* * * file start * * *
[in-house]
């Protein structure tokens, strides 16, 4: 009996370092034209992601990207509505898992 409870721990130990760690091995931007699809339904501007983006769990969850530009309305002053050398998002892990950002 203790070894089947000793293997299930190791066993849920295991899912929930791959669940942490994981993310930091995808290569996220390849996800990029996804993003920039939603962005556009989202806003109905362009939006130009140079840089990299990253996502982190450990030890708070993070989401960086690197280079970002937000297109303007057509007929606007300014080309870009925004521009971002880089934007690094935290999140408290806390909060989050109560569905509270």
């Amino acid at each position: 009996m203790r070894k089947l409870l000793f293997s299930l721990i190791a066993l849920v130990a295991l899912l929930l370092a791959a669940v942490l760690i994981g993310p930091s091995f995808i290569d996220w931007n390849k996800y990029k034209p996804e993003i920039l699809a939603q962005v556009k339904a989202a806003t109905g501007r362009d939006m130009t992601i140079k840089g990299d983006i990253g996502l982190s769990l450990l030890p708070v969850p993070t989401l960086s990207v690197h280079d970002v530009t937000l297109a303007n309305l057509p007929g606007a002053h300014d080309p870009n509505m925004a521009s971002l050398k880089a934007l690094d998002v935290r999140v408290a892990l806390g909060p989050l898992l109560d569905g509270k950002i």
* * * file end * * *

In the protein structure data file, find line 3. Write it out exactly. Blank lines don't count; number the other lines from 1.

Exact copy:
């Amino acid at each position: 009996m203790r070894k089947l409870l000793f293997s299930l721990i190791a066993l849920v130990a295991l899912l929930l370092a791959a669940v942490l760690i994981g993310p930091s091995f995808i290569d996220w931007n390849k996800y990029k034209p996804e993003i920039l699809a939603q962005v556009k339904a989202a806003t109905g501007r362009d939006m130009t992601i140079k840089g990299d983006i990253g996502l982190s769990l450990l030890p708070v969850p993070t989401l960086s990207v690197h280079d970002v530009t937000l297109a303007n309305l057509p007929g606007a002053h300014d080309p870009n509505m925004a521009s971002l050398k880089a934007l690094d998002v935290r999140v408290a892990l806390g909060p989050l898992l109560d569905g509270k950002i």